Munson Health
 
Wolfberry

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Alternate Names/Related Terms:

  • Lycium Fruit, Lycium Fructus, Tibetan Goji Berry, Goji Juice, Gou Qi Zi
 

Uses

 

Principal Proposed Uses

  • none
 

Other Proposed Uses

Wolfberry, the berry of the Lycium chinensis plant, have a long history of use in traditional Chinese herbal medicine. Chinese herbal medicine is part of an ancient and complex medical system that analyzes the effects of treatments in terms of their effects on the "energy" of various organs. Within this system, lycium berry has the following effects: nourishing liver and kidneys, moistening the lungs and supplementing the yin. (For more information on these pre-scientific medical concepts, see the full Traditional Chinese Herbal Medicine article.) Typical uses based on these actions include life extension and treatment of dry skin, dizziness, diminished sexual desire, low back pain and chronic dry cough.
The Tibetan Goji berry is closely related to Chinese lycium.
 

References

1
Ha KT, Yoon SJ, Choi DY et al. Protective effect of Lycium Chinese fruit on carbon tetrachloride-induced hepatotoxicity. J Ethnopharmacol. 2004;96:529-35.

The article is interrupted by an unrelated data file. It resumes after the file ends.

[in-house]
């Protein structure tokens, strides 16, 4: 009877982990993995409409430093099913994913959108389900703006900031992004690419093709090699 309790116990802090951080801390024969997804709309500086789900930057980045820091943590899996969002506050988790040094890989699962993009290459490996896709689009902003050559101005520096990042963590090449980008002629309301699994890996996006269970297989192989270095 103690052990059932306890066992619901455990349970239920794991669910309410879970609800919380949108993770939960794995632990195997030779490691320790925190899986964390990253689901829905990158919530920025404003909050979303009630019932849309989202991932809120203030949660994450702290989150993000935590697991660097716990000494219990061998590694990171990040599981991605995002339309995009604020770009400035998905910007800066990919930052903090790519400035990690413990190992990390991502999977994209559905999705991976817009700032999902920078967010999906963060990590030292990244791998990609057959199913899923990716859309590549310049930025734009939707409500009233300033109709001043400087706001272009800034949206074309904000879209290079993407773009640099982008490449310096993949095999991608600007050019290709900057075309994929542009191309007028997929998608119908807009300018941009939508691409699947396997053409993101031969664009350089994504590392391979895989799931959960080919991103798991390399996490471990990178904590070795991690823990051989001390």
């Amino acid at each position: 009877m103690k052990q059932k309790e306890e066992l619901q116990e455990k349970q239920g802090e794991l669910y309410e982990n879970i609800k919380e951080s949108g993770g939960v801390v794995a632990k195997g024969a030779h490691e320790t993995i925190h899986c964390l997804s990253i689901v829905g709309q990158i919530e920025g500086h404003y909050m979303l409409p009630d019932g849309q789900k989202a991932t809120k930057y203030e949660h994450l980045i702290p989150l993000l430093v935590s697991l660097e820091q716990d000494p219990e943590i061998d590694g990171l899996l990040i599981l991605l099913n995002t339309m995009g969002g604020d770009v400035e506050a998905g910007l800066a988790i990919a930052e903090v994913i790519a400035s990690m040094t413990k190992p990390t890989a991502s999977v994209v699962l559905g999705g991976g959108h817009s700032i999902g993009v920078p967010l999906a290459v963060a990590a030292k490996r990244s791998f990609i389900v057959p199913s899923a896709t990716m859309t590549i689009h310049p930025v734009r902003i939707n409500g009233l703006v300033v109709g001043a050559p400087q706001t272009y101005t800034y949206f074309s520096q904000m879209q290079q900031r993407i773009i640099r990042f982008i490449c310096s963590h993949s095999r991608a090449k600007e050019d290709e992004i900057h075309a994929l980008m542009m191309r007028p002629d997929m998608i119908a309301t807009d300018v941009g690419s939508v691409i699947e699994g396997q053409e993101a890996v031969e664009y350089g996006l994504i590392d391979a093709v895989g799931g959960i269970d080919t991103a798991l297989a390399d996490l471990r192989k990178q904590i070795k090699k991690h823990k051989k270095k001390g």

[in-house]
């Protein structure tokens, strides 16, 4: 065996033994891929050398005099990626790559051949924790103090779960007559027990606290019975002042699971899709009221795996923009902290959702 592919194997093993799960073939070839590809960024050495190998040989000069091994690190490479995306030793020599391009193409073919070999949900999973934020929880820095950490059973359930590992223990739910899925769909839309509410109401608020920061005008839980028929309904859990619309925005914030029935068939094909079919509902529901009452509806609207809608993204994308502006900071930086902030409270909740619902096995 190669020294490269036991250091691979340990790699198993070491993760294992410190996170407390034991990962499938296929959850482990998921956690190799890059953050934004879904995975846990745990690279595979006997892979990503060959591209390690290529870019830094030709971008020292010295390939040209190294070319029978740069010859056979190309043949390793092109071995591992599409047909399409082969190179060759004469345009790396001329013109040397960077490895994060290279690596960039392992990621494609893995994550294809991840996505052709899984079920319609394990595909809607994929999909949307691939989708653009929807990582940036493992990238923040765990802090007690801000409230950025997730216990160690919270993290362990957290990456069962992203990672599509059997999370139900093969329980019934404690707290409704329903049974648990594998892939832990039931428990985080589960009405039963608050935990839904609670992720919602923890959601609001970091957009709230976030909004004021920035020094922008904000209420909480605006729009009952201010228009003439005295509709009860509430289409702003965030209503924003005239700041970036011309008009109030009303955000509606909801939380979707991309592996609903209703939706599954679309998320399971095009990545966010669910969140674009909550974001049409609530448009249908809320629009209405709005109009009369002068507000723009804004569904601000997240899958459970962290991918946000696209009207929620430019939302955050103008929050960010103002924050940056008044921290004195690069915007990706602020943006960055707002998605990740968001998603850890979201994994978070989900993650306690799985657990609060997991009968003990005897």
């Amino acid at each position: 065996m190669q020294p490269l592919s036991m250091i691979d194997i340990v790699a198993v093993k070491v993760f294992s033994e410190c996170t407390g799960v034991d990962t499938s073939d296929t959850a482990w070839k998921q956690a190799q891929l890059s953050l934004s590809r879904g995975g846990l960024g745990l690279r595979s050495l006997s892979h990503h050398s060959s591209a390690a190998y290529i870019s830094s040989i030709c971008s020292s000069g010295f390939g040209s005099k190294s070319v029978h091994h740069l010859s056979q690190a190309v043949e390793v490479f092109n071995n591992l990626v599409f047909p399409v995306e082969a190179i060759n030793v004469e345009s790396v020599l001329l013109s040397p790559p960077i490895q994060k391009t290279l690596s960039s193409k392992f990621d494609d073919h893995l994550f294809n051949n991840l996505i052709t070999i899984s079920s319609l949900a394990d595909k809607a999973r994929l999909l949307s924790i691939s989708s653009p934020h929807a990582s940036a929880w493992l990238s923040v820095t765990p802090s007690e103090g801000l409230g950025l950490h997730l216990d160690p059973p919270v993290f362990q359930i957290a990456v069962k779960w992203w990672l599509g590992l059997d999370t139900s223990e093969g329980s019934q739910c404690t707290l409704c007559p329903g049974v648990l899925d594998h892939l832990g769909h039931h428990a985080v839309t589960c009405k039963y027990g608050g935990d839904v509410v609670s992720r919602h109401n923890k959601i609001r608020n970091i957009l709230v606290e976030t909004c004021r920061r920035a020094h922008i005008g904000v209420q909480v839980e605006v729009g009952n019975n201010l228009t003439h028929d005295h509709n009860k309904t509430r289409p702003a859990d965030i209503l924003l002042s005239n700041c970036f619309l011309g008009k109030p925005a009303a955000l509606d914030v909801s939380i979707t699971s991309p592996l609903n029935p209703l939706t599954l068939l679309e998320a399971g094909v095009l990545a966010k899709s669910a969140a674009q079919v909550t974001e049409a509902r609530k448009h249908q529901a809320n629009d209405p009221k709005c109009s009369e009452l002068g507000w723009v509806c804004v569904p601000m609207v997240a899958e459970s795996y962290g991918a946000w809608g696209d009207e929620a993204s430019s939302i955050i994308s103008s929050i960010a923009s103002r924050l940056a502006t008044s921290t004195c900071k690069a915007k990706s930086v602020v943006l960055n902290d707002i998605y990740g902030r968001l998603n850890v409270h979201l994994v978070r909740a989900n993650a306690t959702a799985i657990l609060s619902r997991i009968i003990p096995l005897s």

2
Ram VJ. Herbal preparations as a source of hepatoprotective agents. Drug News Perspect. 2003;14:353-63.

3
Chin YW, Lim SW, Kim SH et al. Hepatoprotective pyrrole derivatives of Lycium Chinese fruits. Bioorg Med Chem Lett. 2002;13:79-81.

4
Yu MS, Leung SK, Lai SW et al. Neuroprotective effects of anti-aging oriental medicine Lycium barbarum against beta-amyloid peptide neurotoxicity. Exp Gerontol. 2005;40:716-27.

5
Zhang M, Chen H, Huang J et al. Effect of lycium barbarum polysaccharide on human hepatoma QGY7703 cells: inhibition of proliferation and induction of apoptosis. Life Sci. 2005;76:2115-24.

6
Luo Q, Cai Y, Yan J et al. Hypoglycemic and hypolipidemic effects and antioxidant activity of fruit extracts from Lycium barbarum. Life Sci. 2004;76:137-49.

 

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